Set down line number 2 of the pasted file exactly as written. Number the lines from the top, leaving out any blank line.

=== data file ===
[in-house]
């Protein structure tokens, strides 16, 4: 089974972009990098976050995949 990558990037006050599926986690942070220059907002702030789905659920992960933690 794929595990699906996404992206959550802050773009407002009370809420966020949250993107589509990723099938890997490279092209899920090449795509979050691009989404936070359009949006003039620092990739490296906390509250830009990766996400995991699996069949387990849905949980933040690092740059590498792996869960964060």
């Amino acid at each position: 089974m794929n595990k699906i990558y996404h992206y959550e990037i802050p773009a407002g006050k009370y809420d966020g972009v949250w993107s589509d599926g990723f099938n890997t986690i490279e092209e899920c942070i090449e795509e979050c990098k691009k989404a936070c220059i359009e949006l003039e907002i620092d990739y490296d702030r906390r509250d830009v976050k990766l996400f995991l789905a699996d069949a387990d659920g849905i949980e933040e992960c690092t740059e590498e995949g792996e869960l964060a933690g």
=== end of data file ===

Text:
């Protein structure tokens, strides 16, 4: 089974972009990098976050995949 990558990037006050599926986690942070220059907002702030789905659920992960933690 794929595990699906996404992206959550802050773009407002009370809420966020949250993107589509990723099938890997490279092209899920090449795509979050691009989404936070359009949006003039620092990739490296906390509250830009990766996400995991699996069949387990849905949980933040690092740059590498792996869960964060």